As we happened to write on this blog a couple of weeks ago, the US Department of Defense, through its DARPA department, is currently looking for tactical ground vehicles which, in case of danger, are equipped with the necessary technology to allow them to escape via vertical takeoff (and the relevant vertical landing) in order to find their way out of danger, with a cruise speed comparable with a light aircraft: in practice, something between an armored vehicle, an helicopter and a small plane.
In response to this search, one of the first manufacturers to respond to the search was AVX, with its TX concept, a flying car which, according to its planners, should be able to carry 4 passengers and a payload of approximately 500 kgs, turning from ground-based to aerial vehicle within only 60 seconds, with automatic vertical takeoff capabilities.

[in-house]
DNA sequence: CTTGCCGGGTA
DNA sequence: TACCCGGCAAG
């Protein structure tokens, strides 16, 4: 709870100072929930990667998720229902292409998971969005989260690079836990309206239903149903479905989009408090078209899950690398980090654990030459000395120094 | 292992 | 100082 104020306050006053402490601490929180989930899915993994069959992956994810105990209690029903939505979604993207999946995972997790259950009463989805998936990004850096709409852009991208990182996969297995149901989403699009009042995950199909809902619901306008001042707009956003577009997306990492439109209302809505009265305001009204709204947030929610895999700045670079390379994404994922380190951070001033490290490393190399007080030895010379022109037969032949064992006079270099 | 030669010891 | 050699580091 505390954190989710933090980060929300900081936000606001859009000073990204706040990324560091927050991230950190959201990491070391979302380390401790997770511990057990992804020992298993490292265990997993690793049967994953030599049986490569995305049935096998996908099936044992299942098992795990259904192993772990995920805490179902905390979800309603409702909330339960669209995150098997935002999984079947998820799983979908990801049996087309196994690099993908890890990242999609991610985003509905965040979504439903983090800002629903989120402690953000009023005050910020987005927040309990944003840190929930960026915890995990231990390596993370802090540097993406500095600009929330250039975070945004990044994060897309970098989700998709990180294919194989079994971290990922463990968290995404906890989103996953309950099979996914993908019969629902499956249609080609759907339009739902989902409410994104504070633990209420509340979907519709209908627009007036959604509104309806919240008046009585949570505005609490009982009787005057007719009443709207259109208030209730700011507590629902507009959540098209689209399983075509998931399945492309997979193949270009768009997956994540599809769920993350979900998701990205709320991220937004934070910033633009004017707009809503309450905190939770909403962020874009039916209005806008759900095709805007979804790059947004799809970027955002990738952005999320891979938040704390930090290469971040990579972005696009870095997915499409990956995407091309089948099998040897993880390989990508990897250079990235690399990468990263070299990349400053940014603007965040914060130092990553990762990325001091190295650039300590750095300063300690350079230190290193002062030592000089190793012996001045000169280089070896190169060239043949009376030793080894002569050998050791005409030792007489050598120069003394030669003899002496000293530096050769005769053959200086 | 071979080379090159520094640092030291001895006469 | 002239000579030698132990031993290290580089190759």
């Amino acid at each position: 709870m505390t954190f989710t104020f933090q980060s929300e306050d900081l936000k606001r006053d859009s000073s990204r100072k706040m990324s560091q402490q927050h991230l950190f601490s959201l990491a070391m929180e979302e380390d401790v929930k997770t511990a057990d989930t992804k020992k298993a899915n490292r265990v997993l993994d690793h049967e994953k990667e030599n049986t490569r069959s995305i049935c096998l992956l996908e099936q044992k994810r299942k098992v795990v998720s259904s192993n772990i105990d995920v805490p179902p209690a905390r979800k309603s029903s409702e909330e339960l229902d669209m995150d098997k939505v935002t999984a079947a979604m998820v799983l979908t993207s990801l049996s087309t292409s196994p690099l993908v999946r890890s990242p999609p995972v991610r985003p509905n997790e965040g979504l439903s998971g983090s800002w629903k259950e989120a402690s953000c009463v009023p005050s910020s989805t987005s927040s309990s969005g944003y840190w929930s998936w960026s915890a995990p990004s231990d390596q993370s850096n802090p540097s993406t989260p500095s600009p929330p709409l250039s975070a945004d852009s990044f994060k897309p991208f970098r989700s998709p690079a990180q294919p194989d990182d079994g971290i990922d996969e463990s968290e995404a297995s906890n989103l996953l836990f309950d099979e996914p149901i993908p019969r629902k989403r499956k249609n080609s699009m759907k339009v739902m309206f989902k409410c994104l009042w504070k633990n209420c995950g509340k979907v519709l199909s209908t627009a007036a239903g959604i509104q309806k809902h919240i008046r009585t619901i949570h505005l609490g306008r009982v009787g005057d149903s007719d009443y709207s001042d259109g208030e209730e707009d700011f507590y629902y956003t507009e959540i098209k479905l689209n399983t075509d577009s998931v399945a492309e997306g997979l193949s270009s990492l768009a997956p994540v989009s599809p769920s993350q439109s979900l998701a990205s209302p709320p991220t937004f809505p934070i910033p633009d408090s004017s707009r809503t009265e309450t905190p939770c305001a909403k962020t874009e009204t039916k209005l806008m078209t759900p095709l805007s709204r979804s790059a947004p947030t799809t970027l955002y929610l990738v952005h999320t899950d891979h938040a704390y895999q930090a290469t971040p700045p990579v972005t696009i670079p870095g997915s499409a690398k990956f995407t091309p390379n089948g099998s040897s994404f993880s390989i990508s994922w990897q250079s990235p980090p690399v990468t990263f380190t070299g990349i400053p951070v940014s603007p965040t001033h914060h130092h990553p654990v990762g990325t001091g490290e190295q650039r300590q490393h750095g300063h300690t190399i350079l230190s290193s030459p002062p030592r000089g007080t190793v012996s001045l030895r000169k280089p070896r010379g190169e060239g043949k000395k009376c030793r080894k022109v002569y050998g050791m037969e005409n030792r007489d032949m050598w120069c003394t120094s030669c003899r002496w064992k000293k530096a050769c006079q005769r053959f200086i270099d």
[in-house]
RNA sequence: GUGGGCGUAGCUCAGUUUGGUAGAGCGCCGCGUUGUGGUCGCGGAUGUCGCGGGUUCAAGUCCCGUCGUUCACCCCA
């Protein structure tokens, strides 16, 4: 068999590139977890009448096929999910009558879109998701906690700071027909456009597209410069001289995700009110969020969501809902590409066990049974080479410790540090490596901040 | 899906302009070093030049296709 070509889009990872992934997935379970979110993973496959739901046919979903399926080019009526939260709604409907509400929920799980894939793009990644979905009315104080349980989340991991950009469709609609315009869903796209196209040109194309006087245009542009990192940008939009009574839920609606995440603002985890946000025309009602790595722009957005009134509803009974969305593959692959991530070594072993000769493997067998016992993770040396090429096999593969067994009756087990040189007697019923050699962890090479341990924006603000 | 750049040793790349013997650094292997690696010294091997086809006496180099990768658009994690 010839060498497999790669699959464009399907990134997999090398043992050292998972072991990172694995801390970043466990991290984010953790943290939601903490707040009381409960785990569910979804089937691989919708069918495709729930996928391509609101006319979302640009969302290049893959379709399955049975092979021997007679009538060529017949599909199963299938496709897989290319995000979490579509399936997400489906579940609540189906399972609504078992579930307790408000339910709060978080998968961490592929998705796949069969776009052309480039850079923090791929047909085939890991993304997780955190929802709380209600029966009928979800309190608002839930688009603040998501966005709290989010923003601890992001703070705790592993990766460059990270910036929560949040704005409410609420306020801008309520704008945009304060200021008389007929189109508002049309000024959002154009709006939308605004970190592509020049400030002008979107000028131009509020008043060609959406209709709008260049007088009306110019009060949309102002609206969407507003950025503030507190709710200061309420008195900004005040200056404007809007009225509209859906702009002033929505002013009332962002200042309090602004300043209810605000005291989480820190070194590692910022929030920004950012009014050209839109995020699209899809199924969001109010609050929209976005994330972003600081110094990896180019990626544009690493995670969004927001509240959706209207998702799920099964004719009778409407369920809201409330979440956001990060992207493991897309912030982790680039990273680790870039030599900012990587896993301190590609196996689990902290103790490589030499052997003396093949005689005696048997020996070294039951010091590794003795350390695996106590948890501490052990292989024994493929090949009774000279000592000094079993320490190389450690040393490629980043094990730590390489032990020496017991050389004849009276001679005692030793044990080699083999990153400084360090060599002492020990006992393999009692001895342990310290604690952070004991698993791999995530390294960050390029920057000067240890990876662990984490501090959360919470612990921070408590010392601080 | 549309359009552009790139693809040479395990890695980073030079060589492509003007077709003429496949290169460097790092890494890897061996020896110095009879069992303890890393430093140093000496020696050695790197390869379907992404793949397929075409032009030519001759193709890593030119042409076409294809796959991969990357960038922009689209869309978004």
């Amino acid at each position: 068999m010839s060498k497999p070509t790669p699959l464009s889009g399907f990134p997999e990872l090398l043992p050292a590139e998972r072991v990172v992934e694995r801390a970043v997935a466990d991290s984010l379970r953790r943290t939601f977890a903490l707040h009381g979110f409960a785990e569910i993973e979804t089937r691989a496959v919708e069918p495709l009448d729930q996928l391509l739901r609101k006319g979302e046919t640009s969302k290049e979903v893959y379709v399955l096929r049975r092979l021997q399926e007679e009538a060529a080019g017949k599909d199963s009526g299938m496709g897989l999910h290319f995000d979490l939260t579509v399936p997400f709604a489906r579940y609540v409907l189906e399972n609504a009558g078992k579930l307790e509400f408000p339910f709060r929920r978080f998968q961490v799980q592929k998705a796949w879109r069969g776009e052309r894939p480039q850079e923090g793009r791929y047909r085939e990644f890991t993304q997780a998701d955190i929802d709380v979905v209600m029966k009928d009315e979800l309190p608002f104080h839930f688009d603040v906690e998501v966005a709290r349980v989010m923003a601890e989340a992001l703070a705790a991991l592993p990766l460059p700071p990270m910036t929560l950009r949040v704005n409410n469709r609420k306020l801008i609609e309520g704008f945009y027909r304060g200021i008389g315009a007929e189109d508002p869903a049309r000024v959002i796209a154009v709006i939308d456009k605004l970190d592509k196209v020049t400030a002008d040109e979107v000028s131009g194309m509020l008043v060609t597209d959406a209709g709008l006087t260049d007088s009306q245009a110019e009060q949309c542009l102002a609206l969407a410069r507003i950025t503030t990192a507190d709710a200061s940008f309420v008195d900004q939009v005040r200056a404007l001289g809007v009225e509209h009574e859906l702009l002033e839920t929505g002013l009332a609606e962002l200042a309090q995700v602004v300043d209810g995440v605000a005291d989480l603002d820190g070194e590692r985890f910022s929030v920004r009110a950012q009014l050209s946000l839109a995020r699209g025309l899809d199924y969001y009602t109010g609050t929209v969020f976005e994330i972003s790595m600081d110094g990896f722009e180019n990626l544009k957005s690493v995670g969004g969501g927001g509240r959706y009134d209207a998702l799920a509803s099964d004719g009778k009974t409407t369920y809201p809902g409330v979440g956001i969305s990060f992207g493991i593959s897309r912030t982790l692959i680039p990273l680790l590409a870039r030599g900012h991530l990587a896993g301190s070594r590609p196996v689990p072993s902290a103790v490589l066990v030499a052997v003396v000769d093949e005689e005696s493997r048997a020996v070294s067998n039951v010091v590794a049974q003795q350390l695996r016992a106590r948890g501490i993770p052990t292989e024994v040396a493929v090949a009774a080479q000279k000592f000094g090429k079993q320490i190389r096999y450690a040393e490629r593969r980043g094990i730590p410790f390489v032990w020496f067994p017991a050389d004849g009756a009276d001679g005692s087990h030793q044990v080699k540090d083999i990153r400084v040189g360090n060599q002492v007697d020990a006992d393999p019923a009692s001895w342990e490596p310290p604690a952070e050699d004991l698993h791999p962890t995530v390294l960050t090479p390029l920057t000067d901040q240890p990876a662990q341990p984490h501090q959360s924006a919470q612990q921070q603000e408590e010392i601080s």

Furthermore, TX is capable of reaching a maximum flight speed of around 230 kilometers per hour, with an operating range of approximately 250 nautical miles, simple and intuitive flight controls, and satellite navigation systems to easily find the destination, both on the ground and in the ayr.
The only weak spot might be its speed on the ground, which exceeds 120 kilometers per hour on a normal road, but drops below 50 in offroad conditions and rough terrain, which might expose T&X to the threat of ambush, and 60 seconds might not be enough to successfully convert it from ground to aerial mode.
Among other features, TX is also able to perform medical evacuations to rescue wounded soldiers, turning one of the seats into a stretcher and carrying the pilot, the wounded passenger and a doctor for medical assistance.